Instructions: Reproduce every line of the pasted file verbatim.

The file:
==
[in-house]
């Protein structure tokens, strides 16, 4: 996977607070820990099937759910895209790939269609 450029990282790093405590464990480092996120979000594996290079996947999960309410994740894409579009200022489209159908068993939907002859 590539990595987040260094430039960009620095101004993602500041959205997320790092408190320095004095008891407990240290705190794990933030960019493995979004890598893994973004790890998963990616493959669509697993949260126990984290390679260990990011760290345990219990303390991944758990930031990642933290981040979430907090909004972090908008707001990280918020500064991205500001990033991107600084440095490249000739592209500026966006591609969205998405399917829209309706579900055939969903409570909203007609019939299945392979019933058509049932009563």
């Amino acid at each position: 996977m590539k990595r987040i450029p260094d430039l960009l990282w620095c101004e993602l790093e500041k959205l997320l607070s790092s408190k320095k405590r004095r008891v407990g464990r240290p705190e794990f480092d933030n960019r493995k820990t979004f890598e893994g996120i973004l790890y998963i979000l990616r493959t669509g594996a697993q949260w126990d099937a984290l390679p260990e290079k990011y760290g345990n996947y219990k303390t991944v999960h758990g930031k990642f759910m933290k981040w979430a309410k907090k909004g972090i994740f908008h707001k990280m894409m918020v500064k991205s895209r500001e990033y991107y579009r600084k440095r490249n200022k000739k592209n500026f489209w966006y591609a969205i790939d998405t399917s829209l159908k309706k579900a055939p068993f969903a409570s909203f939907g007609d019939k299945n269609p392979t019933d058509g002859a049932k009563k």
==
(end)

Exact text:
[in-house]
């Protein structure tokens, strides 16, 4: 996977607070820990099937759910895209790939269609 450029990282790093405590464990480092996120979000594996290079996947999960309410994740894409579009200022489209159908068993939907002859 590539990595987040260094430039960009620095101004993602500041959205997320790092408190320095004095008891407990240290705190794990933030960019493995979004890598893994973004790890998963990616493959669509697993949260126990984290390679260990990011760290345990219990303390991944758990930031990642933290981040979430907090909004972090908008707001990280918020500064991205500001990033991107600084440095490249000739592209500026966006591609969205998405399917829209309706579900055939969903409570909203007609019939299945392979019933058509049932009563």
């Amino acid at each position: 996977m590539k990595r987040i450029p260094d430039l960009l990282w620095c101004e993602l790093e500041k959205l997320l607070s790092s408190k320095k405590r004095r008891v407990g464990r240290p705190e794990f480092d933030n960019r493995k820990t979004f890598e893994g996120i973004l790890y998963i979000l990616r493959t669509g594996a697993q949260w126990d099937a984290l390679p260990e290079k990011y760290g345990n996947y219990k303390t991944v999960h758990g930031k990642f759910m933290k981040w979430a309410k907090k909004g972090i994740f908008h707001k990280m894409m918020v500064k991205s895209r500001e990033y991107y579009r600084k440095r490249n200022k000739k592209n500026f489209w966006y591609a969205i790939d998405t399917s829209l159908k309706k579900a055939p068993f969903a409570s909203f939907g007609d019939k299945n269609p392979t019933d058509g002859a049932k009563k």